On January 4 of last year he appointed a municipal committee to study that. We took him seriously and we thought he was going to bring in a major package. It was indicated that through the first half of the year he would need about $300 million or $400 million, somewhere in that area, to bring in property tax reform. We didn’t know that in California they were going to support Proposition 13, and the next day in the House here the Treasurer announced that property tax reform and market value assessment would be postponed indefinitely. What exact impact that particular referendum in California had is unknown, except that we do know that immediately, the day after that, the announcement was made in the House here. It may be coincidence but it may not be coincidence.

What we have before us is an amendment to take the freeze off assessment. I suppose this is a complementary aspect to the invoking of section 86 which the Minister of Revenue announced, I guess it was in August, in Cambridge when he permitted municipalities to equalize assessment within classes of property.


We know there were some municipalities -- Cambridge, Timmins, Wellesley and Woolwich; in fact six municipalities in the region of Waterloo where I reside -- that have asked to implement section 86. My own municipality, the city of Waterloo, has declined it to date. We also know there are about 50 municipalities that have requested it and some of these may be granted that privilege in the near future.

The advantage to waiting is obvious because there are problems with implementing 86. For instance, the assessment information goes out to my own municipality of Waterloo, which has declined to implement section 86, after this bill receives third reading and royal assent. But municipalities such as Cambridge will have to wait probably until January or February, I am told. So that municipalities that have not applied for 86 and have not received permission, might be able to get some of the information out sooner than those that have applied and been granted permission to invoke section 86.

Taking the freeze off the assessment will be particularly advantageous to such municipalities as Windsor and Sarnia and St. Catharines, and Burlington and a number of other municipalities. This is because back in 1970, as I understand it, their assessments may have been relatively high and as a result the resource equalization grants they were receiving were fairly low or non-existent. During the last seven years or so their assessments may have dropped somewhat relatively, rather than increasing; since the assessment was frozen, those grants haven’t increased. So they suffered to the tune of maybe $13 million in the city of Windsor and lesser amounts for the other municipalities.

This will take the freeze off those assessment factors and give the opportunity to have the assessment equalized within classes in those municipalities as well as others. Then we hope the government is going to come through with a fairly substantial package of dollars to help equalize the amount of grants these municipalities should be receiving, which obviously they haven’t received.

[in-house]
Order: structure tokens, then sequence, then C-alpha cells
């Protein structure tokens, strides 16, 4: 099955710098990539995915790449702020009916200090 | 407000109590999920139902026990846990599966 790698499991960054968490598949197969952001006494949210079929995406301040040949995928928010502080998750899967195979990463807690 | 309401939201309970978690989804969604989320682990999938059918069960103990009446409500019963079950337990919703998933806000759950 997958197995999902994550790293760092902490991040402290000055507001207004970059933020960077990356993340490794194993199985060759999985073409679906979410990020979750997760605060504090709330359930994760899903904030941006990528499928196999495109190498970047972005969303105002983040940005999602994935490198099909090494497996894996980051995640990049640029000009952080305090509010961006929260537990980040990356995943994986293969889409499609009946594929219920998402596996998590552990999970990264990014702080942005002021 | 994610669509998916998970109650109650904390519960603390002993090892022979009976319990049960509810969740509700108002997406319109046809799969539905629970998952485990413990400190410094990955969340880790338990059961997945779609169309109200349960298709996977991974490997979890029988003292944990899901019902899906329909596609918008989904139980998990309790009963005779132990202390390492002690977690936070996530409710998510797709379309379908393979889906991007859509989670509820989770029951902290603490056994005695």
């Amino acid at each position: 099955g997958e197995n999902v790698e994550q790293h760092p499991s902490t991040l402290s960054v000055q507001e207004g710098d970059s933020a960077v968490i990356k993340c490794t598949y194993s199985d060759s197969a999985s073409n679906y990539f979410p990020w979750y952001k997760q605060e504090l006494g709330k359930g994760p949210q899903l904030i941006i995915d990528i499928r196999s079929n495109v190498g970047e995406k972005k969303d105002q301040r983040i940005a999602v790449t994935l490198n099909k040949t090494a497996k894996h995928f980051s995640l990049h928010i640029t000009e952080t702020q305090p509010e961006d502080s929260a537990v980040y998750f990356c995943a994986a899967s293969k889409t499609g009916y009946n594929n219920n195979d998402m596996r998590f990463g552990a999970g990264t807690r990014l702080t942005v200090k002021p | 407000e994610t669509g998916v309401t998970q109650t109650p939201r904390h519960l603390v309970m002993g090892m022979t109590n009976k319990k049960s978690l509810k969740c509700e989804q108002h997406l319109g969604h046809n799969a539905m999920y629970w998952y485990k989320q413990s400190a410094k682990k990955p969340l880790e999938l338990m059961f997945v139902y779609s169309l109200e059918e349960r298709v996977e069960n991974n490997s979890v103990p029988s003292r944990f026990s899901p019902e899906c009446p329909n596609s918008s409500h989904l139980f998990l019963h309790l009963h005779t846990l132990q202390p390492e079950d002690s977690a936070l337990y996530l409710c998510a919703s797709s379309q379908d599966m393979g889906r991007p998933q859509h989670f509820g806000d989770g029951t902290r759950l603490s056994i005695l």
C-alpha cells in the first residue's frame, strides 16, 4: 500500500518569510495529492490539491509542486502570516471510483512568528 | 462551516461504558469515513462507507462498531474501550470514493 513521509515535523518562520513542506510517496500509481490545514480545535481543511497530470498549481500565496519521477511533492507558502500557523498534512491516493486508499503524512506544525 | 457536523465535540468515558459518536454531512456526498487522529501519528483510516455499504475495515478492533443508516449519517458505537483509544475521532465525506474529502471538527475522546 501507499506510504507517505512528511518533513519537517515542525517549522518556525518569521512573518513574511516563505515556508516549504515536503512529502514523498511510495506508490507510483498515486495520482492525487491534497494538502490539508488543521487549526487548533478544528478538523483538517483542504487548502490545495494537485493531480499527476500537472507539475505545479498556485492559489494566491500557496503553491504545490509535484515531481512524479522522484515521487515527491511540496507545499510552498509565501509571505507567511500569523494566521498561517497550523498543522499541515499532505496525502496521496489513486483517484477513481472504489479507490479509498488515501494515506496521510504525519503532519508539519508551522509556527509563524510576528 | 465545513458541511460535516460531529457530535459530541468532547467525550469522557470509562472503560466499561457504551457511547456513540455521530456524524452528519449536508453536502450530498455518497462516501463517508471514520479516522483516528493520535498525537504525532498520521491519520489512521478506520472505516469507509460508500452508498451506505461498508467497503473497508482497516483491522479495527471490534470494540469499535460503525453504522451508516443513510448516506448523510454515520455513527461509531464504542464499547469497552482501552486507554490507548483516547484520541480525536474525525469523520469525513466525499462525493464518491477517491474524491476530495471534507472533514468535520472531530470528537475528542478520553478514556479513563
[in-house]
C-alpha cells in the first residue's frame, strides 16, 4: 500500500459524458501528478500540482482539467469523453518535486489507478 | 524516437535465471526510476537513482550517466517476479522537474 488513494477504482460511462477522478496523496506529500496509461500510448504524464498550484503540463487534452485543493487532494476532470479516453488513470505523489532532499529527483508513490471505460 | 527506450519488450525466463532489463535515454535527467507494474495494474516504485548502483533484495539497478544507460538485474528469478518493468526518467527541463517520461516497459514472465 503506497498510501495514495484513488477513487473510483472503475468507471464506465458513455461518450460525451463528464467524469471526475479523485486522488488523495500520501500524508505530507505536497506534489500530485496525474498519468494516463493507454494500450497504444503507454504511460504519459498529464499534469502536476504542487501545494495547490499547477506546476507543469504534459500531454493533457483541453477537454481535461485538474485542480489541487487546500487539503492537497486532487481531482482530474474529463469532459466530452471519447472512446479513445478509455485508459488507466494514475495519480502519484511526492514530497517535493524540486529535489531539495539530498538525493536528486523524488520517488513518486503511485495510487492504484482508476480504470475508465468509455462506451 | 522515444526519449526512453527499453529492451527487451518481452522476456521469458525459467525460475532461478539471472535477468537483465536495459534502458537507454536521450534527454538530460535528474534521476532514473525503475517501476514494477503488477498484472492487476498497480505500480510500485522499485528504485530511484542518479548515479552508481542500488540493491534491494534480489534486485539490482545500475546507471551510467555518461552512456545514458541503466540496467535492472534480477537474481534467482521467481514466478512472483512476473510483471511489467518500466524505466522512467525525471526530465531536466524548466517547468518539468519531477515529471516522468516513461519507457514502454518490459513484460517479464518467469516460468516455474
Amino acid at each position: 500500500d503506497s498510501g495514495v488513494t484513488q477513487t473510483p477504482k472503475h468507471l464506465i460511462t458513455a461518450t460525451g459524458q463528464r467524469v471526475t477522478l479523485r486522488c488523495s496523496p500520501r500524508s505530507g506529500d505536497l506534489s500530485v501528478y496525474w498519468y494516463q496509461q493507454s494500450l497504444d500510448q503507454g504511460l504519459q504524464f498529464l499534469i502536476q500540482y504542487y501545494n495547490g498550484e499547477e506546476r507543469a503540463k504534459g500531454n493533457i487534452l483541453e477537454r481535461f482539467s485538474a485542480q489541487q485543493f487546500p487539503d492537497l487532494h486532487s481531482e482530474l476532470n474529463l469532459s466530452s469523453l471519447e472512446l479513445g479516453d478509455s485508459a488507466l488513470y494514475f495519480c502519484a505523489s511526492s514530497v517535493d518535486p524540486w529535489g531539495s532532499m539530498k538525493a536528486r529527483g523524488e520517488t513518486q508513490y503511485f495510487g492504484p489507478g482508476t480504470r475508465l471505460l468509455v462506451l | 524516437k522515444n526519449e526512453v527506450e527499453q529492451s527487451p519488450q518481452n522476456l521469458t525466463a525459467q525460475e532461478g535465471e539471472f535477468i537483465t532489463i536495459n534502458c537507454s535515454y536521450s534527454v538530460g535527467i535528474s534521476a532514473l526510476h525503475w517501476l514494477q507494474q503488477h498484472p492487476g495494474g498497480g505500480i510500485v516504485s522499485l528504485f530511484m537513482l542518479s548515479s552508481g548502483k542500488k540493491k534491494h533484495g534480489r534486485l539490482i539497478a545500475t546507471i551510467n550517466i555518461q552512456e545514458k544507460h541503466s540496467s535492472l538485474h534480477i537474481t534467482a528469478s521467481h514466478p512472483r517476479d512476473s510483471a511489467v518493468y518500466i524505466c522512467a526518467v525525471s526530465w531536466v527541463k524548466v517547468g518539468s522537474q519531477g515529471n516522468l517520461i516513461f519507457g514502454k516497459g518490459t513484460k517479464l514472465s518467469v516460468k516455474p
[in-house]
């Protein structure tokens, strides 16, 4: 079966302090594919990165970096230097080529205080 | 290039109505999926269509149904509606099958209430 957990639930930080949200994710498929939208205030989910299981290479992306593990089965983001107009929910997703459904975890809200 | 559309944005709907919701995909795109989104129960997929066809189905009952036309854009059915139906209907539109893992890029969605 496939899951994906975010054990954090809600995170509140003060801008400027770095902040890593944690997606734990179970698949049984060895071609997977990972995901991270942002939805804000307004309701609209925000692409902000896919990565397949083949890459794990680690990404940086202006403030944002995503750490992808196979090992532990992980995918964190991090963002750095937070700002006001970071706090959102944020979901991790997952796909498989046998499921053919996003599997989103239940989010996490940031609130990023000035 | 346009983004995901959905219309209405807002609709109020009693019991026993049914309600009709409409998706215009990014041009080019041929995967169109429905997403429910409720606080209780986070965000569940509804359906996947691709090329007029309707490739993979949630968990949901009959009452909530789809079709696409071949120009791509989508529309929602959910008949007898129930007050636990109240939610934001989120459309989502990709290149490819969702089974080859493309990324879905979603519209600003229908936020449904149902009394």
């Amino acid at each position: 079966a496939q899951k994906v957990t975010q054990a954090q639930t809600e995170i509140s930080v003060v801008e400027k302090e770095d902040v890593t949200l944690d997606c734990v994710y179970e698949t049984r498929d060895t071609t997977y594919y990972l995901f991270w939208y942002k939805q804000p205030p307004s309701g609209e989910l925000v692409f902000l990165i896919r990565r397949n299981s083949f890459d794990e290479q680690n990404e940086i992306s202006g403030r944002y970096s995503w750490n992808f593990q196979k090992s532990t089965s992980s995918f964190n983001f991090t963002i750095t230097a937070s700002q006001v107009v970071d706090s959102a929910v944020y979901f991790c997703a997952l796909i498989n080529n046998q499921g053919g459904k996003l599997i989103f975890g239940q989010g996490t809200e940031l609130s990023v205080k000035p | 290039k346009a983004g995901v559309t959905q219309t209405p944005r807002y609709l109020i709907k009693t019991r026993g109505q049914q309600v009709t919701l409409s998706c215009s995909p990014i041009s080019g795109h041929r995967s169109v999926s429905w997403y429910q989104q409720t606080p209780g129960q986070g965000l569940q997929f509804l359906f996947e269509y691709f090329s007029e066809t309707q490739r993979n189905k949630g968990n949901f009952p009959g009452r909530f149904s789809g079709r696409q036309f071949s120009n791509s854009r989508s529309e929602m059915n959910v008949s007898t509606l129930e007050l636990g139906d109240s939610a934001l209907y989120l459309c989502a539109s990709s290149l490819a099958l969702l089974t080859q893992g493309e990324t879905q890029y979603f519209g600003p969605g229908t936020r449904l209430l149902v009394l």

The government has indicated that no municipality will receive less money than it is now receiving in resource equalization grants. But it hasn’t clearly indicated all municipalities will receive more, so we can only assume the amount of grants some municipalities will be receiving will be frozen at the 1978-79 level. The money that ordinarily would have been given to these municipalities could then be given to selected municipalities that have been suffering over the number of years.

We also expect the government won’t be giving the full amount, according to our information. Windsor, for instance, which indicated it is short about $13 million, won’t be getting the $13 million in 1980 if that amount is acceptable to the provincial government.

We applaud the fact the government is taking a very serious step here to try to equalize assessment within classes. The government has the problem of not trying to correct the differences between classes. We hope the minister, who has shown a certain amount of courage and initiative in trying to correct this problem after some former ministers have continually postponed biting the bullet, will go ahead and try to correct some of the other problems that are evident.

Mr. Speaker, we will be supporting the bill and the amendment which is before us. We applaud the minister for taking some action on the matter and hope that he will come forth with some other important legislation to correct the problems that exist between classes of property across the province.

Ms. Bryden: Mr. Speaker, this seems to be the day for adoption of NDP legislation by the government. Earlier, we had the pituitary gland legislation; and now we have the minister confirming --

Mr. Bradley: You people need a third hand to pat yourself on the back.

Ms. Bryden: -- that he’s going to bring in an amendment which is identical in effect to the amendment announced more than a month ago by my colleague the member for Hamilton Mountain (Mr. Charlton). It seems to me that the voters might just as well move us across the floor of the House since the legislative initiatives are all coming from this side of the House right now.

Mr. Epp: Now you are going too far.